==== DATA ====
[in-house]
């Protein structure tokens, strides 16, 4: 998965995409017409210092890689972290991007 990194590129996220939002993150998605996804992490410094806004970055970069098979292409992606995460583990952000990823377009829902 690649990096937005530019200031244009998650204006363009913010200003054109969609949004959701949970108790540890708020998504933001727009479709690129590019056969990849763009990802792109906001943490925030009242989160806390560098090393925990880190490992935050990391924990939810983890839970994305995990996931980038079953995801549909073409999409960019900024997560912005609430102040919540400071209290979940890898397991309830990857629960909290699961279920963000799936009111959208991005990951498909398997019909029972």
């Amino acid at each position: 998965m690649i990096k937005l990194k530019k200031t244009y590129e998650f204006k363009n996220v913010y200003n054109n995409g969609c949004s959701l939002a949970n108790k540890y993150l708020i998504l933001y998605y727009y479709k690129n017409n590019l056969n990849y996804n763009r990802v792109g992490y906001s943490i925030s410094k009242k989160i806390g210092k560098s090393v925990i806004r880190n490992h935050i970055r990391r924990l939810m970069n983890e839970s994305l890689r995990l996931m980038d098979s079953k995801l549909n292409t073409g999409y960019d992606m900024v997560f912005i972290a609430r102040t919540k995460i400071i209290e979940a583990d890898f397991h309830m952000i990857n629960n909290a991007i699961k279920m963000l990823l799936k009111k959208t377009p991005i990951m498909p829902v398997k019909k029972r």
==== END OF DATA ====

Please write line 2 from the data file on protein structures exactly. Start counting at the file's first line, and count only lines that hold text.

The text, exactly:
């Protein structure tokens, strides 16, 4: 998965995409017409210092890689972290991007 990194590129996220939002993150998605996804992490410094806004970055970069098979292409992606995460583990952000990823377009829902 690649990096937005530019200031244009998650204006363009913010200003054109969609949004959701949970108790540890708020998504933001727009479709690129590019056969990849763009990802792109906001943490925030009242989160806390560098090393925990880190490992935050990391924990939810983890839970994305995990996931980038079953995801549909073409999409960019900024997560912005609430102040919540400071209290979940890898397991309830990857629960909290699961279920963000799936009111959208991005990951498909398997019909029972």